It’s happening: Tustumena 200 gets to 30th anniversary after 4 tries

The 30th anniversary of the Tustumena 200 Sled Dog Race has been a long time coming — in fact it’s four years overdue.

Where race organizers have been foiled by poor weather and lack of snow on the Kenai Peninsula in the past, they finally surged forward this year on the 200-mile trail through the Caribou Hills and all the way down to East End Road in Homer. Mushers will take off on Saturday.

Several days of heavy snowfall allowed Tami Murray, race director and president of the T200 nonprofit, to give the race the go-ahead a little early this year. Normally, while organizers work on the race year-round, they make the call as to whether to go forward a week before it is scheduled, she said.

“Everyone’s super excited,” Murray said of the race’s long-awaited revival. “It’s a great community event.”

A loop that begins in Kasilof, the T200 is a qualifying race for those who compete in the Iditarod, Murray said. To enter the Iditarod, a musher has to put in 750 qualifying miles ahead of time, so many mushers use qualifying miles from the T200. This means the race attracts some big-name mushers, Murray said.

The race, which had its first run in 1984, was on track to celebrate 30 years in 2013, but was canceled that year due to lack of snow and again for the next three years. Even though a warm spell has struck parts of the peninsula this week causing snow melt and ice, race organizers are confident the race won’t be affected too much.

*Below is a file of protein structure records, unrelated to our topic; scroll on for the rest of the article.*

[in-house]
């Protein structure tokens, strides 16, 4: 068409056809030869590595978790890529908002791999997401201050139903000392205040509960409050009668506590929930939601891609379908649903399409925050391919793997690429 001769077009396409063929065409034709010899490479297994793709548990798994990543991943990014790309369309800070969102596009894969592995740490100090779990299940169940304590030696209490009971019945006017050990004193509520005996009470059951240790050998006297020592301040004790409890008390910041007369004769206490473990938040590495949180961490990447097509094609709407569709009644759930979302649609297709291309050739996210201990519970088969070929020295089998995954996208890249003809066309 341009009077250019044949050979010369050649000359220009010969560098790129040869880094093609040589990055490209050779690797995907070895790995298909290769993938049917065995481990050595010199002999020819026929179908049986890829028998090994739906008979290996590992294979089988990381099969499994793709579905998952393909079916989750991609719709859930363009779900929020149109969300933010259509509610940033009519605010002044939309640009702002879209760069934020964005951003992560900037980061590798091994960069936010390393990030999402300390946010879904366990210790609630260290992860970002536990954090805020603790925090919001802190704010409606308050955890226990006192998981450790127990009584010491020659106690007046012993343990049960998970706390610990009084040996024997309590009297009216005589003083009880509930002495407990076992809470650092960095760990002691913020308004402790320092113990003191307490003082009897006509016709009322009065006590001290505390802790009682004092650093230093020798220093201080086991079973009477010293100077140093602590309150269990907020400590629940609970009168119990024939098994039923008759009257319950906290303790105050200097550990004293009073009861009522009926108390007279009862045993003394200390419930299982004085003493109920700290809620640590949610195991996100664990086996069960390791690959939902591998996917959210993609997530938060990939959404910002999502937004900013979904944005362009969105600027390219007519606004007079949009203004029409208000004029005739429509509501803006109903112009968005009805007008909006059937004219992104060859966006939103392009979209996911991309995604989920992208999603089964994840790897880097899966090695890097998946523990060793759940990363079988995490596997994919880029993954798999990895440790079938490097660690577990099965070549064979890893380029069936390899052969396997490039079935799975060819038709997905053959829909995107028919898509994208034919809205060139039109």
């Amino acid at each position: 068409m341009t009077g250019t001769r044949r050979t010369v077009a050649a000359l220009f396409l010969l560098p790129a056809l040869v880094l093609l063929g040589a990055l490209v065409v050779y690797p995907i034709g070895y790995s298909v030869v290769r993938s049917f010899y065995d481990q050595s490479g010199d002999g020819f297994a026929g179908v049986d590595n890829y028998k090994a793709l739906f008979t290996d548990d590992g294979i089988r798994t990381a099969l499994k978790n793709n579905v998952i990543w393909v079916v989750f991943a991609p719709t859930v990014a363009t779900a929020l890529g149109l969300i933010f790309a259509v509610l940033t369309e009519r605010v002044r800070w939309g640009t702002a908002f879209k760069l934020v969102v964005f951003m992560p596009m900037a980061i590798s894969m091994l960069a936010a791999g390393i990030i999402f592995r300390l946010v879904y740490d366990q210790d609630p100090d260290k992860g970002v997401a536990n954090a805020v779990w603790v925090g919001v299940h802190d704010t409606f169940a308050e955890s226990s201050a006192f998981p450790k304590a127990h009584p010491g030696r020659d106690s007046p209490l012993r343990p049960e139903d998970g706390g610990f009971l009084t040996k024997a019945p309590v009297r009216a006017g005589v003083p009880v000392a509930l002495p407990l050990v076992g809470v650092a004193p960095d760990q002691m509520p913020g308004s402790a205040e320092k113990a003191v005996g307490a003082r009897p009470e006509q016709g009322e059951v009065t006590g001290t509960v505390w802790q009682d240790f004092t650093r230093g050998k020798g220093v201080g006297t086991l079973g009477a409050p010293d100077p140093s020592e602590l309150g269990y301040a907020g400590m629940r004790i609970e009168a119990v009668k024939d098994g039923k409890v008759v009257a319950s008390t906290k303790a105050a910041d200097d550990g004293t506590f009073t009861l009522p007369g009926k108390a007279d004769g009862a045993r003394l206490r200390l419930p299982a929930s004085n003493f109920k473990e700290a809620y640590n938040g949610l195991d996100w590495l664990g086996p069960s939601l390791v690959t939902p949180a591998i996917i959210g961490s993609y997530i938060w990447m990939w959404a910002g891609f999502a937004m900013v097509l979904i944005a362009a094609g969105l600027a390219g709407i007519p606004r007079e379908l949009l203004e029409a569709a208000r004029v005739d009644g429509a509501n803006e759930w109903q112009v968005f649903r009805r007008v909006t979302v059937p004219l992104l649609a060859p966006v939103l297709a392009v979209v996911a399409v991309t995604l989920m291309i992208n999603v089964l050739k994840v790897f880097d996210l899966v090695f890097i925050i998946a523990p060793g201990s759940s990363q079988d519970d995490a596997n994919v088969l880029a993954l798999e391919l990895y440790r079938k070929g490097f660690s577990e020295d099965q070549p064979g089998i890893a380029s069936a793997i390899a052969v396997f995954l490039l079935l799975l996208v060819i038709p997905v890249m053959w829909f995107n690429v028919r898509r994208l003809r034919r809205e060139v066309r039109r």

Kevin Fulton, the race marshal and trail boss, said members of the snowmachine club Caribou Hills Cabin Hoppers who were up grooming parts of the trail Thursday morning reported no rain higher up in the hills. Most of the rivers and creeks are frozen over, he said.

“I think we’re good,” Fulton said.

While Fulton joked that getting the trail ready to race has taken something like 20 years of work, about the amount of time he has been involved with the race, he said he and other volunteers have been putting in plenty of work preparing it recently. Since the race hasn’t happened for a few years, there was some tree and brush clearing that needed to get done, Fulton said.

Additionally, the trail has been mapped out with around 2,500 reflective markers, Fulton said.

“You have to mark it really well, or you’re going to have to go look for somebody,” he said.

Fulton himself is no stranger to the trail, having participated in the T200 in the mid-1980s. The trail is a good one in part because the Caribou Hills offer some more variety and steep terrain for mushers.

“The upper 50 miles is probably the most challenging,” Fulton said, describing areas above the tree line as having steep hills and blowing snow.

Volunteers historically turn out in droves to help with the race, Murray said, and there are about 70 lending a hand this year, including many first-timers. This year’s purse is $30,000, she said, to be distributed among the top 20 mushers. There are 24 teams signed up.

Murray suggested onlookers get to the starting line early this Saturday, at Mile 112 of the Sterling Highway in Kasilof, so as to avoid backed up traffic. The race kicks off at 11 a.m., and mushers can be seen at the checkpoints of Freddie’s Roadhouse on Oilwell Road in Ninilchik, and McNeil Elementary School on East End Road in Homer.

Murray emphasized that pet dogs are not allowed at the race.

The fasted T200 race was completed in just over 26 hours in 1996 by musher Paul Gebhardt, according to the race’s website. The slowest came in 1985, and took three days to finish.

Mushers will participate in vet checks from noon to 5 p.m. Friday at the Soldotna Regional Sports Complex.

Reach Megan Pacer at

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